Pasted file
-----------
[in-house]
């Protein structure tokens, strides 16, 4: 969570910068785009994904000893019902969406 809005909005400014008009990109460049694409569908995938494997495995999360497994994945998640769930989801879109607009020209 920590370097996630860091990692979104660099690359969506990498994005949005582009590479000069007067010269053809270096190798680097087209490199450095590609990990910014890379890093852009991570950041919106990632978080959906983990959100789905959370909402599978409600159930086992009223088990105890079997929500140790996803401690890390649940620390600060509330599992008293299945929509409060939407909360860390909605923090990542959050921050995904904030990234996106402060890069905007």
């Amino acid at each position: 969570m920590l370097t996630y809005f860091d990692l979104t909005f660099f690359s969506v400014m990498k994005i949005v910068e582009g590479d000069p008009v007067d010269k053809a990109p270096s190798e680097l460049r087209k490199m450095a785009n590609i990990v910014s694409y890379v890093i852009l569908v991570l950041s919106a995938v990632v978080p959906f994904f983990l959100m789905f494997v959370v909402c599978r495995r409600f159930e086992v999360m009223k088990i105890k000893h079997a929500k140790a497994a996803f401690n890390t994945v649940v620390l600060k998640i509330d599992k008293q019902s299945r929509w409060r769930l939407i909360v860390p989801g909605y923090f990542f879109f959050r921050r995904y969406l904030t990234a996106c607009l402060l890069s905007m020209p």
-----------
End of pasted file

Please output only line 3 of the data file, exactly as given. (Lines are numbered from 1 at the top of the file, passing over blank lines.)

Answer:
């Amino acid at each position: 969570m920590l370097t996630y809005f860091d990692l979104t909005f660099f690359s969506v400014m990498k994005i949005v910068e582009g590479d000069p008009v007067d010269k053809a990109p270096s190798e680097l460049r087209k490199m450095a785009n590609i990990v910014s694409y890379v890093i852009l569908v991570l950041s919106a995938v990632v978080p959906f994904f983990l959100m789905f494997v959370v909402c599978r495995r409600f159930e086992v999360m009223k088990i105890k000893h079997a929500k140790a497994a996803f401690n890390t994945v649940v620390l600060k998640i509330d599992k008293q019902s299945r929509w409060r769930l939407i909360v860390p989801g909605y923090f990542f879109f959050r921050r995904y969406l904030t990234a996106c607009l402060l890069s905007m020209p």